Glass Armonica

Oct 23, 2017

Credit SC Public Radio/Mary Noble Ours

In May of 1761, Benjamin Franklin was in Cambridge, England, and he heard a man play a performance on musical glasses. They were crystal wine glasses filled with different levels of water, and when the performer rubbed the edges of the glasses, they produced different notes. 


Franklin was entranced by the sound, and he invented a mechanical version of the musical glasses that he called the glass armonica – that’s harmonica without the H. Franklin’s instrument consisted of a set of glass bowls mounted in a trough on a spindle. The player turned the spindle with a foot pedal, and rubbed the bowls with moistened fingers. The instrument became extremely popular for a while – Mozart even wrote a couple of pieces for it, and much later Saint-Saëns used it in his Carnival of the Animals. One famous player of the glass armonica was Franz Anton Mesmer, who used the instrument in group therapy sessions to help mesmerize his patients.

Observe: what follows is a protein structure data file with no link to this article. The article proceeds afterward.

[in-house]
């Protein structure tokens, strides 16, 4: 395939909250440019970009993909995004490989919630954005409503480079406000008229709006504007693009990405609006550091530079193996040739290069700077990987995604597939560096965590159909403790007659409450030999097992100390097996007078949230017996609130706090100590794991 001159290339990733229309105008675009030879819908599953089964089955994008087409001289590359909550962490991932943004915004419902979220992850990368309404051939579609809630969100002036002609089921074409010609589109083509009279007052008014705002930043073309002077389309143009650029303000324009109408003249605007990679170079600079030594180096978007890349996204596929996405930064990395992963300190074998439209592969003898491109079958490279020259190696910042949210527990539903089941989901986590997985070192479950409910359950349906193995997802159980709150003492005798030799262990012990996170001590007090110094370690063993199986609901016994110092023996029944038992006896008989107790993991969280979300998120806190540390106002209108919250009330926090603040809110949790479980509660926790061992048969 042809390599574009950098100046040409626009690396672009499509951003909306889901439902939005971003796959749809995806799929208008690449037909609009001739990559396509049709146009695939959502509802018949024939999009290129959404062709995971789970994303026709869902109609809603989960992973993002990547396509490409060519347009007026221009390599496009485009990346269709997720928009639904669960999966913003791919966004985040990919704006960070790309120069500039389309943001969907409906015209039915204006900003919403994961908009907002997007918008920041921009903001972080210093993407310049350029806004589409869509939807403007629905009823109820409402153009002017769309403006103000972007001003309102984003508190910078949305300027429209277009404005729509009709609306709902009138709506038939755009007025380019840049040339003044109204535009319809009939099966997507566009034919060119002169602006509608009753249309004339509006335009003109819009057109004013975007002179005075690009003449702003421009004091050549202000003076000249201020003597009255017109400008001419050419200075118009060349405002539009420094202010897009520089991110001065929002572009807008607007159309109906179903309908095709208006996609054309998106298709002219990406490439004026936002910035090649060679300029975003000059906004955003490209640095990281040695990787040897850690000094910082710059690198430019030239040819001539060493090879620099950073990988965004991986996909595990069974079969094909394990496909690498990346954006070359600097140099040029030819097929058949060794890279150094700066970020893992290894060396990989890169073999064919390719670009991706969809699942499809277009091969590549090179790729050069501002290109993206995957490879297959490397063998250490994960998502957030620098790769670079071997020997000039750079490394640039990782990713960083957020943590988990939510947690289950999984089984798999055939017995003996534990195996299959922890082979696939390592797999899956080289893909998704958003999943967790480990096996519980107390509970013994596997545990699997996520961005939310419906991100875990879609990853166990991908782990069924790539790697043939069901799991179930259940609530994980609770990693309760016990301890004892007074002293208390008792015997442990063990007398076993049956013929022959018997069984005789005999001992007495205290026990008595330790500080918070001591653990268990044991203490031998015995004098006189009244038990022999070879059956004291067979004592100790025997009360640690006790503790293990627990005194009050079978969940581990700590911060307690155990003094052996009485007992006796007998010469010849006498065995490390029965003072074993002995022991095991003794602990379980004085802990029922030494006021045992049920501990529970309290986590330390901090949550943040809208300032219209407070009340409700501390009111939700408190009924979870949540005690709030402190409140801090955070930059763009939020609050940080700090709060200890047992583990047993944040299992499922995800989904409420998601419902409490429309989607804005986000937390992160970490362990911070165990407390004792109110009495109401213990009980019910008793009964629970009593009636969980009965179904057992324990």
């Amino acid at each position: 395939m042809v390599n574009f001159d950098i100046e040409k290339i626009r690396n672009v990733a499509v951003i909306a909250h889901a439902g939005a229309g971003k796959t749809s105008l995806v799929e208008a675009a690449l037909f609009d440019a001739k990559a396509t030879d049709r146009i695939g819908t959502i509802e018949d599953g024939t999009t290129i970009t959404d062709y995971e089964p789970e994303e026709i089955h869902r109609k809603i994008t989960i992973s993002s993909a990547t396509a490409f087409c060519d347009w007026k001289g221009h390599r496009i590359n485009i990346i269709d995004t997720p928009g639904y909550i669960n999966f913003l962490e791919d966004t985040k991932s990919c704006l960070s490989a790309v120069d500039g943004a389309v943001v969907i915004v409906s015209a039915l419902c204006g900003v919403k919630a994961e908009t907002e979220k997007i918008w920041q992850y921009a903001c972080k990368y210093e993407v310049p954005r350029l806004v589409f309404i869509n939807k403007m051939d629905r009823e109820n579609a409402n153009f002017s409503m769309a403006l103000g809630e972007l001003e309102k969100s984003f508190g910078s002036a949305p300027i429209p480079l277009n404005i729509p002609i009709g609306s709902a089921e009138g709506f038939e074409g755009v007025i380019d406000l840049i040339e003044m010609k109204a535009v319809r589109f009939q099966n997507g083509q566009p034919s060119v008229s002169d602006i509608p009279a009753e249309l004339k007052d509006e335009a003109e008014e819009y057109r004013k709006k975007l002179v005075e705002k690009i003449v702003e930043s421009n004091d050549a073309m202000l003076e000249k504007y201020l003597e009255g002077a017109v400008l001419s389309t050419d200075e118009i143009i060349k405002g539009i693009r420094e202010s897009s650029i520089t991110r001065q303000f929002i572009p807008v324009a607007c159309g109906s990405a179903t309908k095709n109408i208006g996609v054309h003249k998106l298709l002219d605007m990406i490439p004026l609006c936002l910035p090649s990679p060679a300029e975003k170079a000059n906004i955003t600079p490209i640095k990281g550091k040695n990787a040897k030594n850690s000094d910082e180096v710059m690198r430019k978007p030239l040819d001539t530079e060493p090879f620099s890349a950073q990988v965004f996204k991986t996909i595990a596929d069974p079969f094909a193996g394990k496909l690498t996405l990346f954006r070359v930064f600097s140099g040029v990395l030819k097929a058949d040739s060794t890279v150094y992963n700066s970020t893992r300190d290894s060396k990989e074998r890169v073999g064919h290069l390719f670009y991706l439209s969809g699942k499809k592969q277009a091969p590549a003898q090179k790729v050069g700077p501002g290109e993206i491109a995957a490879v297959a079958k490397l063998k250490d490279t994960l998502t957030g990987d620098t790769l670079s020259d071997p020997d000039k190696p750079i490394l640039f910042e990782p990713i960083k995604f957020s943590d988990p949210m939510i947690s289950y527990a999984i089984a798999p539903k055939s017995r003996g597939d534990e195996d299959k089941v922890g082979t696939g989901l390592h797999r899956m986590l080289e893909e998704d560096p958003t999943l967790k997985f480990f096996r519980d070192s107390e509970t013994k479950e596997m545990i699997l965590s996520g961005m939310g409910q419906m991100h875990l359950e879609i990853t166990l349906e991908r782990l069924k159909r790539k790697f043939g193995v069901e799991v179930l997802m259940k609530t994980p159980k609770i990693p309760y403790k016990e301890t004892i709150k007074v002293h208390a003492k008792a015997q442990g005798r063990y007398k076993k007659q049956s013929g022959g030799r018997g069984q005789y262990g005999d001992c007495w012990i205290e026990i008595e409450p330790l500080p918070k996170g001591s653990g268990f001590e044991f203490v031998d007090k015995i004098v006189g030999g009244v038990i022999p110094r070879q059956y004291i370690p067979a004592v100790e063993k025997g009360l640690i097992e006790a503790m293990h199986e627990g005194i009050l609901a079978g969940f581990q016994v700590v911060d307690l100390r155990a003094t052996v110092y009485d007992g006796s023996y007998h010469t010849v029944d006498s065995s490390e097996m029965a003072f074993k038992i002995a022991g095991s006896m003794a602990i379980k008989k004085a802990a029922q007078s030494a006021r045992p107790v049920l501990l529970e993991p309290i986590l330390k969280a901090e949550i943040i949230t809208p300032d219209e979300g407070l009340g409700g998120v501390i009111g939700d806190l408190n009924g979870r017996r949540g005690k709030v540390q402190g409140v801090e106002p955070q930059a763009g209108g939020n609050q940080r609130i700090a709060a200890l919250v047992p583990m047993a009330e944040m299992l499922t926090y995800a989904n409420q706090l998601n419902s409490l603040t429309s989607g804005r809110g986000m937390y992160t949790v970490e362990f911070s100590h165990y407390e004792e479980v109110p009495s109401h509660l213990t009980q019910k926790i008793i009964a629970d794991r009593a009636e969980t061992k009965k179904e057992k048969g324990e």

This has been A Minute with Miles – a production of South Carolina Public Radio, made possible by the J.M. Smith Corporation.